You suggested Secret History gave the definitive explanation why Vin didn't meet Hoid but many years ago you hinted at something different (that something he does spooked her and she is too observant for her own good). Can you reveal what the original reason you had intended was? (My favorite theories were eerily skillful humming and her picking up very faint pulses from his Investiture usage.)

Brandon Sanderson

I went back and forth on this one, honestly. I knew Kelsier would be involved, but one thing I was really worried about with Secret History was undermining Vin's story or her agency. While I liked Ender's Shadow, the closest parallel I knew of to a story like this, I didn't like how it weakened a lot of what Ender accomplished and gave it to Bean instead. (I think I've mentioned this in conjunction with Secret History before.)

So I wanted something to have stopped Vin, regardless of whether or not I ever wrote Kelsier's behind-the-scenes story or not. The official answer in my head is not that it was anything specific, but that the whole package that Hoid was presenting was WRONG to her. Her instincts picked up a dozen subtle cues that he was more dangerous than he seemed, and that made her freeze and assess. And that gave Kelsier the chance to nudge her away.

I wasn't trying to lead people to figure out a specific answer, with those comments. I was trying to hint that something was wrong, and Vin didn't quite know what set her off--because it wasn't one thing, but many. So I don't have a smoking gun, so to speak, of things Hoid was doing to drive her off.

Mistborn: The Final Empire Annotations ()
#111 Copy

Brandon Sanderson

Chapter Thirty - Part Two

Here's my original journal entry for this chapter, written right after I finished the chapter itself:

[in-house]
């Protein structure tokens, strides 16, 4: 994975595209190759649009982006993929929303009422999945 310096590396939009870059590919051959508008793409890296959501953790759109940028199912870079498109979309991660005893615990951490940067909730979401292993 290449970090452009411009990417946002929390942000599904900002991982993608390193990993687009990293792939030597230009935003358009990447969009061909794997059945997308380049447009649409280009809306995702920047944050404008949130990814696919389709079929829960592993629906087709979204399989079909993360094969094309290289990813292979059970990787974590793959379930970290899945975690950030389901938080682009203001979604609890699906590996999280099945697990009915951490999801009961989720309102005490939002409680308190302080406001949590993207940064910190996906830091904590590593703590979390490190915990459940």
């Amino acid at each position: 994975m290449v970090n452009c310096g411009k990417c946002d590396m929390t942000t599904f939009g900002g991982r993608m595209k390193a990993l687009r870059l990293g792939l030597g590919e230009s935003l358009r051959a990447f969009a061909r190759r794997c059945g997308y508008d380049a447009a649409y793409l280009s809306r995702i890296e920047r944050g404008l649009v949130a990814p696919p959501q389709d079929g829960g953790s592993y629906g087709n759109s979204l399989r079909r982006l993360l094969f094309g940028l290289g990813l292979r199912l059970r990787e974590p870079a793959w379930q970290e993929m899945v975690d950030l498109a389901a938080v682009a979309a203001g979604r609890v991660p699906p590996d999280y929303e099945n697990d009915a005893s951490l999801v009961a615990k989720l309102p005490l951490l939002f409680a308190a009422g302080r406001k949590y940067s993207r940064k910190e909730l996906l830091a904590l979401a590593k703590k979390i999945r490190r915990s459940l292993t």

Chapter Thirty: Vin saves Elend at the party.Finished 5-19-04

It's wonderful when a chapter turns out just the way you envisioned it.

I worked on this chapter for a long time–from the beginning of the planning process, I imagined this as one of the major action sequences in the book. I began with the image of Vin shooting up through the air as the rose window twisted and fell beneath her in the mists, then I expanded that to her protecting Elend, giving Vin a real scene of heroism. Originally, I wasn't intending her to fight the Allomancers, just to lead them away, but I decided that I needed a pure Mistborn-on-Mistborn fight in the book. Every other Allomantic battle involves Inquisitors.

The scenes in this chapter are some of my favorite so far. Though, oddly, it took me a long time to get into them–I hedged over what the first part of the chapter should entail. Eventually, I decided that this would be a perfect place to give Vin some abandonment issues. This is a hold-over from the original Vin from the first Final Empire [Prime] write–the fear of abandonment was a large part of that Vin’s personality. It worked well in this setting, and I think I'll emphasize it just a bit more in the rewrite. The next chapter really plays off of this idea.